After finding the mouse’s nose position (see post on Tracking mouse position in the gap-crossing task), I wanted to get a fast, robust estimate of the basic whisking pattern, together with approximate times when whiskers could have been in contact with a target.

Get the matlab code and some example data on github.

Desired information:

  • Approximate times and numbers of whiskers that appear to be <0.5 mm from the target platform edge.
  • Approximate whisker angle for at least a majority of whiskers in most frames. This should be good enough to compute a rough whisking pattern (frequency, phase, amplitude).

The problems with the dataset are:

  • Size: we have ~100 videos, containing 20-100k frames each that need tracking (mouse is in the right position in these frames).
  • Image heterogeneity: There are 6 mice with different whisker thicknesses & colors, somewhat different light/background noise conditions (dust on the back light etc.).
  • Obscured features: The target and home platforms are darker than the back light which makes whiskers intersecting them appear different, and there is a optical fiber intersecting the whiskers in many frames.
  • Full whiskers. The mice have (unilateral) untrimmed whiskers, which means there are tons of overlapping lines and generally not enough information to even attempt to maintain any whisker identity over pixels or frames.
Raw image

Raw image – the back light uniformity is not perfect here but good enough.

This is fairly different from ‘real’ whisker tracking, where usually we’re after getting precise contact times (for electrophysiology etc.) and contact parameters such as whisker bending over time to estimate torques. Usually for these cases, you’d use ~1kHz imaging, clipped whiskers, where only a row (usually C row) or even only one whisker is left, and even go to head-fixed preps (O’Connor et al. 2010). In these cases the convnet step detailed here should still be useful, but you’d use a more sophisticated method to track parametric whisker shapes. Here’s our older paper from 2008 on this, better methods have been published since, like the Clack et al. 2012 (well documented code available), the Knutsen et al. (initial paper in 2005) tracker (on github), or the BIOTACT Whisker Tracking Tool (software&docs) (paper).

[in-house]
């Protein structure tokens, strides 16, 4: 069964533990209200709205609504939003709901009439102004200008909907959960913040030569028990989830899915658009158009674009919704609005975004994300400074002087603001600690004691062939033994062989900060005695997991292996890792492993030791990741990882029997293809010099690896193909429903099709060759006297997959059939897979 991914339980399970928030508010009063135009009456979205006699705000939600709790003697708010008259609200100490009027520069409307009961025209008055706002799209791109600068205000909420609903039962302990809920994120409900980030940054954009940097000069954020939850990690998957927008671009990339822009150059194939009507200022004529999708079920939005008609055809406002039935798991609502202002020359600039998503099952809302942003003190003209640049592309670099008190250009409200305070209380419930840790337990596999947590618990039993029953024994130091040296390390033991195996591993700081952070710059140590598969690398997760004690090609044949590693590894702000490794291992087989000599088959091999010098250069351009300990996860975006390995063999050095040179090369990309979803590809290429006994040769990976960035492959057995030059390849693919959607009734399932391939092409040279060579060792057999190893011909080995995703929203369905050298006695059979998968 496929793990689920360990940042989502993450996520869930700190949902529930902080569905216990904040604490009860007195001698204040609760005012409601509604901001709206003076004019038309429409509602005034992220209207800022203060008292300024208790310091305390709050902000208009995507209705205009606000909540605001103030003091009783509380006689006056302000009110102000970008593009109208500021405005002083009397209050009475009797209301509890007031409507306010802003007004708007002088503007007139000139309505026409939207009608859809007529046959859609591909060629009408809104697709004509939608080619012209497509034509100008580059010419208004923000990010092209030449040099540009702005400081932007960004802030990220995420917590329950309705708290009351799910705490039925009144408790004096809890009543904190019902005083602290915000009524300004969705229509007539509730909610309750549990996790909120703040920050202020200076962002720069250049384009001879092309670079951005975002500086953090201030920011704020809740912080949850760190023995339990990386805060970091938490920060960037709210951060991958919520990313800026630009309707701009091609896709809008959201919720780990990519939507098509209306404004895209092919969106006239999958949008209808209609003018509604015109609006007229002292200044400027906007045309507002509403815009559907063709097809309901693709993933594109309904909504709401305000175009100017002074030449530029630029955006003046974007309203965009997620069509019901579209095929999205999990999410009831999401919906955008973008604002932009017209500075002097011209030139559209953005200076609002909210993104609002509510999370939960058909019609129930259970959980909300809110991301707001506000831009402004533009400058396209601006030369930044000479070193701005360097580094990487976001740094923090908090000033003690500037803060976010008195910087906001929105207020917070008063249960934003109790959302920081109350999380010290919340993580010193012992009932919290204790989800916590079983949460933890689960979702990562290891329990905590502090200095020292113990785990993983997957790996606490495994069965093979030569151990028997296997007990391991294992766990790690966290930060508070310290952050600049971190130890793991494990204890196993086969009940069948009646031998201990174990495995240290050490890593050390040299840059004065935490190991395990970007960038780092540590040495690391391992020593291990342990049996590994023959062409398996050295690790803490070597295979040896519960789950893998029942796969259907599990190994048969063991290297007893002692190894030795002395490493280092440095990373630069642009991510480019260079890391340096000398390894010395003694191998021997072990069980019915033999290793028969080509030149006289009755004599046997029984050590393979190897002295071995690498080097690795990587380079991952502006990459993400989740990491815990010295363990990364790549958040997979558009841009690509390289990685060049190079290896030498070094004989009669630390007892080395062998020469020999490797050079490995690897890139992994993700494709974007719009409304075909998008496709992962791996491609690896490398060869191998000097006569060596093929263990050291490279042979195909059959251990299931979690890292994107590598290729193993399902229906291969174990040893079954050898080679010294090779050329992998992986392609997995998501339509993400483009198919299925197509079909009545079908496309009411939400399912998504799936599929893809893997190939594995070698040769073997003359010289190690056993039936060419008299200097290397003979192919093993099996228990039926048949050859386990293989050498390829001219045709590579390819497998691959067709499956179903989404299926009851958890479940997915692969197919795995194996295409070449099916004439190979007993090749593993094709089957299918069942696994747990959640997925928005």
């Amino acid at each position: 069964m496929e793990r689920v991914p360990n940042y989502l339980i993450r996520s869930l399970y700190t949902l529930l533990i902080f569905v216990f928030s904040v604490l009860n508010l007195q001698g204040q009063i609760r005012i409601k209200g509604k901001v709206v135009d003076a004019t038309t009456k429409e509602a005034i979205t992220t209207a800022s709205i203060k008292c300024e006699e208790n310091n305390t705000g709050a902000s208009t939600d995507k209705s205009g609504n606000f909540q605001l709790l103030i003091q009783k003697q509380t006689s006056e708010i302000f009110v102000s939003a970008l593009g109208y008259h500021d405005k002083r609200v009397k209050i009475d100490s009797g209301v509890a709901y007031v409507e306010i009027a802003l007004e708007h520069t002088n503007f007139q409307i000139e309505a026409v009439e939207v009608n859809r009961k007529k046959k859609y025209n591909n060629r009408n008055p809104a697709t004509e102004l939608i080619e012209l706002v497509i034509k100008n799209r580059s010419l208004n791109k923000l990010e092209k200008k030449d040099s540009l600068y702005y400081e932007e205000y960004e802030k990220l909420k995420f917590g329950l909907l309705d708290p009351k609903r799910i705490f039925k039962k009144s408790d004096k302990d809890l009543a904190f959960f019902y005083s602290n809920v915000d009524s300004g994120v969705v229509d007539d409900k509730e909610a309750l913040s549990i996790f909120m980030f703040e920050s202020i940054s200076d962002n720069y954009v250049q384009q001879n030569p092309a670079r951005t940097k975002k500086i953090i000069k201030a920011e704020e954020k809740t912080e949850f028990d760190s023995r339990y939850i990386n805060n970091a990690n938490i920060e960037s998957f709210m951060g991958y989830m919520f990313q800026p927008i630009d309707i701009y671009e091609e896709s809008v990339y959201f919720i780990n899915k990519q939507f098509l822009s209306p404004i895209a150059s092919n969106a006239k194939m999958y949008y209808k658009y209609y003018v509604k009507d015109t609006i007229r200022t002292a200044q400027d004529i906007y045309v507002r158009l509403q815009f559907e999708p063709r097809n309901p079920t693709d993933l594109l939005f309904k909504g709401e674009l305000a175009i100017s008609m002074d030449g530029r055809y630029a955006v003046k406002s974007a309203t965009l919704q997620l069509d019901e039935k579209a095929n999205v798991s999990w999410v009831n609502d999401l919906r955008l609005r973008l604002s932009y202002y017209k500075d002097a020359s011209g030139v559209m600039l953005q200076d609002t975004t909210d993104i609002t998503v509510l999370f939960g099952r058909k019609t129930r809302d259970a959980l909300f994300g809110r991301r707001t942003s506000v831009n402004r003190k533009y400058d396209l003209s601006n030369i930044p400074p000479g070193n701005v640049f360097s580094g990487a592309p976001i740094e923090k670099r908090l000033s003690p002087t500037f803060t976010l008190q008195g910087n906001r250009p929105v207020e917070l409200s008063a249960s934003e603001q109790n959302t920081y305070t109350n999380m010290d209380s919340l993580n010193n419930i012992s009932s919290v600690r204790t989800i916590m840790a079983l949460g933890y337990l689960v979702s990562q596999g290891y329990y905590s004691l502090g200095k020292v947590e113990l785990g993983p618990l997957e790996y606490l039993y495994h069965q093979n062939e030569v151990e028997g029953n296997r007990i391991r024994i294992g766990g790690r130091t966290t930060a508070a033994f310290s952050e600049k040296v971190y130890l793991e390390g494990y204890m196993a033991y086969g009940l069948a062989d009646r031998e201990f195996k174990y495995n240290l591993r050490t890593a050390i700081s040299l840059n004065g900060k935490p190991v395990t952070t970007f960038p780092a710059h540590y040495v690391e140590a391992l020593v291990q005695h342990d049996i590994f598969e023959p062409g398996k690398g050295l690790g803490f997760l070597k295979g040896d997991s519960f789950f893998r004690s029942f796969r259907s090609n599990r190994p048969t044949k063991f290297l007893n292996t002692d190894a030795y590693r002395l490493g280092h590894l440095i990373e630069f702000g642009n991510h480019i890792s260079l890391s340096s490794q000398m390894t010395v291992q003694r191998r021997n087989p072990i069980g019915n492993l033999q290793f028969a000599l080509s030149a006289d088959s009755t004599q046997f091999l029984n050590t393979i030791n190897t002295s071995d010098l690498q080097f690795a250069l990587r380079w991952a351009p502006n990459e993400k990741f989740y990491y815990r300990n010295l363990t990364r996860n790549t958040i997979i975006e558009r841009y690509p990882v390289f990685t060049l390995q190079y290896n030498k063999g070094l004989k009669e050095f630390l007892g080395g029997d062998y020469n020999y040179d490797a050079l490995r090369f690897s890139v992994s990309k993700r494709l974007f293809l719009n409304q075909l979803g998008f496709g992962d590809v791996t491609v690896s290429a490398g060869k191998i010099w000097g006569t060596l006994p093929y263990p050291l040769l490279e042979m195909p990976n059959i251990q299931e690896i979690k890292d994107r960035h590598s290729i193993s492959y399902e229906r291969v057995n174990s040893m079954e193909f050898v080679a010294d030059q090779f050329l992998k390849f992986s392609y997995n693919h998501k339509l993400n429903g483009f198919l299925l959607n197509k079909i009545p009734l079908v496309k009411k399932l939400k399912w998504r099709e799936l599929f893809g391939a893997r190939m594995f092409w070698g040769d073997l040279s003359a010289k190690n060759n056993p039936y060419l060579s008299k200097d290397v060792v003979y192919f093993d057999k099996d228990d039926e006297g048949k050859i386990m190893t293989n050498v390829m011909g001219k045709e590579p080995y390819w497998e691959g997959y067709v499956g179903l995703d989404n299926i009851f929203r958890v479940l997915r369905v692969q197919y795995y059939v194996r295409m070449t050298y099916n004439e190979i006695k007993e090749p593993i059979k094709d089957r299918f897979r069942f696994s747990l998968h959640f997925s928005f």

Locating the head
To start out, we’re first locating whether there’s a mouse in each frame (to avoid tracking empty images), the position of the mouses head, and the position of the target platform. See the earlier post on this for details.

Pixel-wise whisker labeling with  a convolutional neural network
Next, we want to label all pixels that represent whiskers, ideally independently of light conditions, background noise etc. If this labeling is sufficiently clean, a relatively simple method can be used later to get the location and orientation of individual whisker segments. Here, I’m using a very small convolutional neural network (tutorial) to identify whisker pixels. This code uses ConvNet code by Sergey Demyanov (github page).

We’ll need a training set of raw and binary label images in which all whiskers are manually annotated, using photoshop or some other tool. It is crucial to get all whiskers in these images with very high precision, and paint over or mark to ignore (and then exclude from training set) all non-labelled whiskers so that the training can run on a clean training set. Also make sure that the training set includes enough negative examples, including pixels from all possible ooccluders such as optical cables, recording tethers etc. Here, I used just 4 images, a few more would probably have been better.